" 1. Rinse your booties in clean, freshwater after each dive and allow them to dry thoroughly before storing. After a div, your booties will be covered in a salty residue and/or dirt. This must be rinsed clean to prevent the neoprene from degrading. Your scuba booties must be completely dry before storing to ensure the neoprene stays clean, odor-free and free of mildew or mold. 2. Scuba bootie zippers should be lubricated occasionally to prevent degradation of the metal or plastic. 3. Always store your scuba booties out of direct sunlight. Direct sunlight will break down the neoprene after years of exposure. 4. Periodically machine or hand-wash your scuba booties. A good rinse after each dive helps to keep your booties clean, but to ensure there is no residue or grit left on your booties you must properly clean them on a regular basis. You can purchase a commercially prepared neoprene shampoo, zipper lubricant/desalter and a neoprene sealant to thoroughly clean and seal your scuba booties. A commercial shampoo and sealant are specifically manufactured to care for your neoprene and is the recommended method for proper maintenance. 5. Any holes in the neoprene on your scuba booties can be fixed using a commercial wet suit cement. "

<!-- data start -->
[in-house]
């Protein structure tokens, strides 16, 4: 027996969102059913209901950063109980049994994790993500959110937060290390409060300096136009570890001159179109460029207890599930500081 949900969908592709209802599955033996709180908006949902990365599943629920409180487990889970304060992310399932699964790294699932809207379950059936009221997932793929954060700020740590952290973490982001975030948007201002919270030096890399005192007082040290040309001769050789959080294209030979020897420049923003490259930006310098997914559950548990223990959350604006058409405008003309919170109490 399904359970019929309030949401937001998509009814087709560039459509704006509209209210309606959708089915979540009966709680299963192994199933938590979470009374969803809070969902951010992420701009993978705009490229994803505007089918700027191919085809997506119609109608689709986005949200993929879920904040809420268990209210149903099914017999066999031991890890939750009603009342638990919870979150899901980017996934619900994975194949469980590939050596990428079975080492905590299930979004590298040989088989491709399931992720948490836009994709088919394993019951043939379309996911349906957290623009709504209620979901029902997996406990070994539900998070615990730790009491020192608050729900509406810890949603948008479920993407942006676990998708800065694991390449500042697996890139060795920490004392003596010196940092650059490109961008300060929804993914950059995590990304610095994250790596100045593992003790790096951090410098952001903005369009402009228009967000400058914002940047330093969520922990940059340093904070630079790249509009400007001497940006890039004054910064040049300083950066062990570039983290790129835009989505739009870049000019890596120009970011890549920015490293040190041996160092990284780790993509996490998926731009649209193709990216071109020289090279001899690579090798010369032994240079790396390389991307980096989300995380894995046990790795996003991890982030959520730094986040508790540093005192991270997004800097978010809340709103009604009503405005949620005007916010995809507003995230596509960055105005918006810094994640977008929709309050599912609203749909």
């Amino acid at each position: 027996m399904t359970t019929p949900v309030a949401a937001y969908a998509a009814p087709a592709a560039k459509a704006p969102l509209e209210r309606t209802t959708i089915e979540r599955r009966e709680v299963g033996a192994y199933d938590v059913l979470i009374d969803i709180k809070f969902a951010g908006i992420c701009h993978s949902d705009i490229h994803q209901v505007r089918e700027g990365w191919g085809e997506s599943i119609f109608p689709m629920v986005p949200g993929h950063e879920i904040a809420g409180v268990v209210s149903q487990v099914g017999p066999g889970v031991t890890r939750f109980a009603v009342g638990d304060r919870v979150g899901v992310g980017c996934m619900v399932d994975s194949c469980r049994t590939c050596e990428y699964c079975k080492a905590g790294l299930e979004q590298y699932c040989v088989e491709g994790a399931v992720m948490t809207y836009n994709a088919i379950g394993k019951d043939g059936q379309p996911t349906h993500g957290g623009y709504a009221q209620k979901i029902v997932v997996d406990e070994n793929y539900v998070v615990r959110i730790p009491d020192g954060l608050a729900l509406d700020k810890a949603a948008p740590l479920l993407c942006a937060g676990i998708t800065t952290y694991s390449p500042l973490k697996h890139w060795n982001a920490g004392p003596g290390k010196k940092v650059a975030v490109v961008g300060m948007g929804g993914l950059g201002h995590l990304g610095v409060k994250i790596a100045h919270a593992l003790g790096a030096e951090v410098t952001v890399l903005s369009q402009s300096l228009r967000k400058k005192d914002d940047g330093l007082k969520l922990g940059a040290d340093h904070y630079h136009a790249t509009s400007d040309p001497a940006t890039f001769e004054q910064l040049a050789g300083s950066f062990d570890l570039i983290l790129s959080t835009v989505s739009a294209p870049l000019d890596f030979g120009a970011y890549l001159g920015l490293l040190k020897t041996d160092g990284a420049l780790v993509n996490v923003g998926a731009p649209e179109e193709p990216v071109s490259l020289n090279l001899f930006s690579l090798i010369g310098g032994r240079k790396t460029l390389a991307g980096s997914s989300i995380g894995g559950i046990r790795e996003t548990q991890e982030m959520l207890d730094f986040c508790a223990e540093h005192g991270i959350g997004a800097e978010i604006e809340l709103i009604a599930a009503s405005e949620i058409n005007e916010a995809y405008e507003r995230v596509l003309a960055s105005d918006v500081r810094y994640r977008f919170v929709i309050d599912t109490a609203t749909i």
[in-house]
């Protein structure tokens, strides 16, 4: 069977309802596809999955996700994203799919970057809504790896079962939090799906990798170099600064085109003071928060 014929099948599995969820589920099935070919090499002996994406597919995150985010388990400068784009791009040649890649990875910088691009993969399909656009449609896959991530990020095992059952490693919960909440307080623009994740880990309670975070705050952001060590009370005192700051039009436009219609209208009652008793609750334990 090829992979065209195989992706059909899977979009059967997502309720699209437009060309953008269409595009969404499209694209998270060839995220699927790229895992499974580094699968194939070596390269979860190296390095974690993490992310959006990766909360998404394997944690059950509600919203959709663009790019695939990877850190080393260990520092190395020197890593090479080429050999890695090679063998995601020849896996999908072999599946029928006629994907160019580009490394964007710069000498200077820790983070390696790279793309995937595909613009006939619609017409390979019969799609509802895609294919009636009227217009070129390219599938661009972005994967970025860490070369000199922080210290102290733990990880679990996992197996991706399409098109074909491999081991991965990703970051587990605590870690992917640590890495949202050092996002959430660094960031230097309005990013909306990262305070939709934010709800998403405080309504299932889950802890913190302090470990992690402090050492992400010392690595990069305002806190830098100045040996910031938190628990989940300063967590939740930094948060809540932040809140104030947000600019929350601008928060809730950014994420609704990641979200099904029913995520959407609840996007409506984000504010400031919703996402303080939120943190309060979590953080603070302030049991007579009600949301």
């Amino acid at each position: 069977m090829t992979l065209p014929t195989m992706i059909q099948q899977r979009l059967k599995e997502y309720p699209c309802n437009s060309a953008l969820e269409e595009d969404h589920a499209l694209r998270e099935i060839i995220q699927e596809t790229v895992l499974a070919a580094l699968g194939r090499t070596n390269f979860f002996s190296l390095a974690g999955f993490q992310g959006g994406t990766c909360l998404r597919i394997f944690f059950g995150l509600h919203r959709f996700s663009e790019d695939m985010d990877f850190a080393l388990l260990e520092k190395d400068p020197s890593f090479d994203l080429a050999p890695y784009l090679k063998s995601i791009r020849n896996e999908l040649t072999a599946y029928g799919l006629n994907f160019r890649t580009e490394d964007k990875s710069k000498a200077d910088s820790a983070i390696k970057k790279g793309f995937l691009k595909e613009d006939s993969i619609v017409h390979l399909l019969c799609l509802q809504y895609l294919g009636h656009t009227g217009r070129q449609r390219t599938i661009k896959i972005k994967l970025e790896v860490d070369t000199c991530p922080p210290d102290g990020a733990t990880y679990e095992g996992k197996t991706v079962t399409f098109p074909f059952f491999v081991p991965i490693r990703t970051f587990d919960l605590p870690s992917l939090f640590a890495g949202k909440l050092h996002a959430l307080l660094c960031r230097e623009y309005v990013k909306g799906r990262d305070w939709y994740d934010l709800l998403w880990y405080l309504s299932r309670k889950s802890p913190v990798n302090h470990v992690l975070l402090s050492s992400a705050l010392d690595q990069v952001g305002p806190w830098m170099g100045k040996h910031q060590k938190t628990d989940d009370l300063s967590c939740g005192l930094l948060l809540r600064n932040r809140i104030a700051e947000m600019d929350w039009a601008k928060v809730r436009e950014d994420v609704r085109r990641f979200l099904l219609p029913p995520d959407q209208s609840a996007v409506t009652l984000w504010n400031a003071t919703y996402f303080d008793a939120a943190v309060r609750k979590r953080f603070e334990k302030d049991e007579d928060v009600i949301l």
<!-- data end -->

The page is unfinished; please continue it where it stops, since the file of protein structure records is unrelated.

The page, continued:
ACCO Brands... | Answered on Dec 01, 2008


you can search online and u shld find it

Scuba Diving &... | Answered on Sep 27, 2017


Hey Candy,
I am sorry to tell you that NO ONE on fixya can help you,, we have NO WAY to find out any information of that type,, PLEASE contact the carrier AND the company that sent you the package... and your credit card company..(if that's how you paid for it!) ..and from now on - ALWAYS get something sent with SIGNATURE REQUIRED!!

Scuba Diving &... | Answered on Sep 17, 2017


the law of buoyancy is the principle that describes why some objects float over water and some others sink: when you put something in water, it receives an upword force equal to the weight of the water it displaces.
this is important in diving in many ways.. and in particular, in diving, you always want to have a neutral buoyancy: this means that if you are standing still in water and you have a neutral buyoancy, you don't sink nor come back to surface